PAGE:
Donations hit by charity scandals

A charity targeting landmines is one of those accused of mismanaging funds (People Against Landmines) Rodger Bosch, MgM

In the wake of scandals over the mishandling of funds by three Swiss charities, potential donors are becoming more wary of dipping their hands into their pockets.

This content was published on July 27, 2003 - 12:15

Concerned that donations will dry up, some charitable organisations are calling for tighter regulation.

Over the past month, several charities - People Against Landmines, the Swiss Paraplegic Foundation and Swiss Aid for Mountain Farmers - have all been accused of misusing, and in some cases embezzling, funds.

Since reports on the three organisations emerged in the media, Swiss charity Caritas has recorded an increase in calls from would-be donors asking how it spends its money.

“I think it’s a concern for people. People often ask about our administration costs and how much money goes directly to the field,” Caritas’s André Simonazzi told swissinfo.

He added that allegations of this kind risked giving the charitable sector as a whole a bad name.

Seal of approval

Caritas is perhaps one of the organisations least likely to suffer from this latest scepticism among donors. It holds a “seal of approval” by the Zewo foundation, an independent body that regularly checks its members for transparency.

To get Zewo’s seal of approval, charities must fulfil certain criteria, such as proving they carry out their work in a cost-efficient and wholly transparent way.

The seal is not compulsory, and charities wishing to have one must pay a proportion of their income to get it.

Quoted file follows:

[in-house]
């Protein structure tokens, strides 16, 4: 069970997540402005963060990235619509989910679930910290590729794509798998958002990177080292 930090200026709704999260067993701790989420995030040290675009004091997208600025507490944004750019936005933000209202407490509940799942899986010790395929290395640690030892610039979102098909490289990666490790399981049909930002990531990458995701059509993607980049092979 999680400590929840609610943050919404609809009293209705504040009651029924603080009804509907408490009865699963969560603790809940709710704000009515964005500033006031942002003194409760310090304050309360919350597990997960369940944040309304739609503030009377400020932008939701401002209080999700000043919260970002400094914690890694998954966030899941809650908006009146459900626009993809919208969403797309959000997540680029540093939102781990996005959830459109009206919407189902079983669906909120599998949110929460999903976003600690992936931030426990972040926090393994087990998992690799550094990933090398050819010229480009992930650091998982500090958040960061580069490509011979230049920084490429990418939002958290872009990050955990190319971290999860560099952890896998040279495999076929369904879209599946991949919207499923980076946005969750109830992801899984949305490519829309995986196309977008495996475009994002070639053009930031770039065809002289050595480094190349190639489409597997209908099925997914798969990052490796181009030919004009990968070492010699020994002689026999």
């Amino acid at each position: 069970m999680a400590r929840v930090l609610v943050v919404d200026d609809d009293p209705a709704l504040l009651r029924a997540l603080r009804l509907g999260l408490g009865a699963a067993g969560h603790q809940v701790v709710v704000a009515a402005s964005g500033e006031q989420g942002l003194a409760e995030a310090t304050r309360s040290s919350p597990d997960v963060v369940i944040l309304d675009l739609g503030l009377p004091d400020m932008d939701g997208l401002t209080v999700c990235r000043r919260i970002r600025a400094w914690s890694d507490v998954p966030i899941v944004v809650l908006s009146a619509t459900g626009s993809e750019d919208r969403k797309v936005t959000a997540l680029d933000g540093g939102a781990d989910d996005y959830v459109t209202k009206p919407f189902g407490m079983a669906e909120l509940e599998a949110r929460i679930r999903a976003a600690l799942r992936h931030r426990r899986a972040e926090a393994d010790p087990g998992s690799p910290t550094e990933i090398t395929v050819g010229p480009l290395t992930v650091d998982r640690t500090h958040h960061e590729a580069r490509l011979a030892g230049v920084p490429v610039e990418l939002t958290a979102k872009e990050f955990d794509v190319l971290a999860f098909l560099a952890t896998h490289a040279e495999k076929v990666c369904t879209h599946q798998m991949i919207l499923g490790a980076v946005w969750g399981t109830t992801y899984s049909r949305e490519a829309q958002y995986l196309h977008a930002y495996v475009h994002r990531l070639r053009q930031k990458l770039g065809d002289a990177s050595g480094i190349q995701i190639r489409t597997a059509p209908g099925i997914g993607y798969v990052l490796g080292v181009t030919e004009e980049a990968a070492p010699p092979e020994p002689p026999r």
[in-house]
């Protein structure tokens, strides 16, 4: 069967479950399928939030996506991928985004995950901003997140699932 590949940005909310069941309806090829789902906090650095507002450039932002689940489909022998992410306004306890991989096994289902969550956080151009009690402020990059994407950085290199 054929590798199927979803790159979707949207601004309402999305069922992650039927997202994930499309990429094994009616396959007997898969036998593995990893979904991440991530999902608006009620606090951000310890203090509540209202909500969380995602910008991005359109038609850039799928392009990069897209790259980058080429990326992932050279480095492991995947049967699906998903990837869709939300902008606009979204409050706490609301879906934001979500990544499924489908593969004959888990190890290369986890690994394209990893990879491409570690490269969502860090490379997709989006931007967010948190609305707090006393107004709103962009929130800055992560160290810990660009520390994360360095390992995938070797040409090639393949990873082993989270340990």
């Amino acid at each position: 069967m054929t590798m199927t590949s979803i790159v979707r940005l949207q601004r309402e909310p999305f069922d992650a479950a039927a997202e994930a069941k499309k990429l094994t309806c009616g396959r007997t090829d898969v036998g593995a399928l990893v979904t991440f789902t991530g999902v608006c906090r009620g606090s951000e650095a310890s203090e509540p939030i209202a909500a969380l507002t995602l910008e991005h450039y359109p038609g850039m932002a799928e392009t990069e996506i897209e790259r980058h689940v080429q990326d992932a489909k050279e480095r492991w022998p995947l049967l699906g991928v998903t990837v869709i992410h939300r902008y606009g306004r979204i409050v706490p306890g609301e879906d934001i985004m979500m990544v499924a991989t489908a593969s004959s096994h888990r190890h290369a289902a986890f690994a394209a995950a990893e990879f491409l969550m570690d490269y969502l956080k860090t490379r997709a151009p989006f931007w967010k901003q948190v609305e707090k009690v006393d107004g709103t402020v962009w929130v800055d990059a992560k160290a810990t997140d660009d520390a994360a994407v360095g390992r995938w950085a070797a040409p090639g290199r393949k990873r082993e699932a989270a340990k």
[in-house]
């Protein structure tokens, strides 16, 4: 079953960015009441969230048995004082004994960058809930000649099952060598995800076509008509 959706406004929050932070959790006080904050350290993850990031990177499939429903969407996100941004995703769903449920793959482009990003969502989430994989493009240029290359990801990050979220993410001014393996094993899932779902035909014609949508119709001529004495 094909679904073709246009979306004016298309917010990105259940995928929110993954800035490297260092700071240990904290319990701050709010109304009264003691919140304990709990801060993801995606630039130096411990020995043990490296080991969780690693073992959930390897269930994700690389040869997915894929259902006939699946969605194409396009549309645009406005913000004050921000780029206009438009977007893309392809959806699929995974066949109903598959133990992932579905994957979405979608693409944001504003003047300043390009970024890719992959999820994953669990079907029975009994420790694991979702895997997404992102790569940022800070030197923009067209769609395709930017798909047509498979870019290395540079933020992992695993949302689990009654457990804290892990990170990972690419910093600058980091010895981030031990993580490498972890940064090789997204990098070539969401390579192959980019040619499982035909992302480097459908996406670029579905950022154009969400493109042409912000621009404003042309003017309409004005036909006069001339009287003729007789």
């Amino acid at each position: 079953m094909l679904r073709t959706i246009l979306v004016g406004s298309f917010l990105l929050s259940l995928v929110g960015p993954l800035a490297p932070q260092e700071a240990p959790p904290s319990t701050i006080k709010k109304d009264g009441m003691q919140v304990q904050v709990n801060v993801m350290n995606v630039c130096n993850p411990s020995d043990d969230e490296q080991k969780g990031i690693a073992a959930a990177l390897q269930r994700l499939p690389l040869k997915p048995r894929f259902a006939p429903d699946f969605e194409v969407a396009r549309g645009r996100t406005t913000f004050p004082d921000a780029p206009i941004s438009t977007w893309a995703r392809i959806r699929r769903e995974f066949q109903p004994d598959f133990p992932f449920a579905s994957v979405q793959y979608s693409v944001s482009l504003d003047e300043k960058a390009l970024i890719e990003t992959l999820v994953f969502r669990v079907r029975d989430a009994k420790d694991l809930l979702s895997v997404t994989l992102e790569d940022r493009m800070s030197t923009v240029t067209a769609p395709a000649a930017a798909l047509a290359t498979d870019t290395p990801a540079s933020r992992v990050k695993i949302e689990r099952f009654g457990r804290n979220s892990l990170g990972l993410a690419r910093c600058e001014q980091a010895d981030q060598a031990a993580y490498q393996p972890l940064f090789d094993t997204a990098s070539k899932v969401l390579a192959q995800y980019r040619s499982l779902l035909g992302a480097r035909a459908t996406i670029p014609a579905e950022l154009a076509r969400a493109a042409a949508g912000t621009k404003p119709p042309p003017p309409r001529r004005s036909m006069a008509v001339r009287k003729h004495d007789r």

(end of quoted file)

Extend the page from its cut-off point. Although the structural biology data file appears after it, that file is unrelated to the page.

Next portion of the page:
Some groups now say there should be a compulsory system of approval in place, and are concerned that the recent scandals have shown the weaknesses in a system where any organisation can set up a charity and appeal for donations.

“If you have many big organisations not belonging to the foundation it can break the market,” Simonazzi said.

“We think people shouldn’t donate if the organisation doesn’t have this label.”

But Zewo head Erich Müller says although the recent allegations of fund mishandling are a concern, charities should not be forced to seek the seal of approval as some smaller organisations would not be able to afford it.

“There are charities which don’t ask for the seal but work very well. The seal does cost money, so each organisation has to ask themselves if it is worth them having the seal.”

String of scandals

At the end of June, allegations surfaced that the director of People Against Landmines had misused millions of francs intended for use in Africa.

Then, in July, a Basel court found doctor and parliamentarian Guido Zäch guilty of mismanaging SFr29.4 million ($21.8 million) belonging to the Swiss Paraplegic Foundation – a charity he heads.

A third report to rock Switzerland’s charity sector came on July 20, when claims emerged that Swiss Aid for Mountain Farmers had lost SFr16 million in bad investments over the past two years.

The charity responded by appointing a new managing director in a bid to tighten up its financial activities.

swissinfo, Ramsey Zarifeh and Joanne Shields

Charity summary

To receive Zewo’s seal of approval, charities must:
Prove that the purpose of their organisation is 100 per cent charitable;
Carry out their work in a proficient, economical and sustainable way;
Have a strict separation between the deciding board and the management;
Guarantee full transparency.

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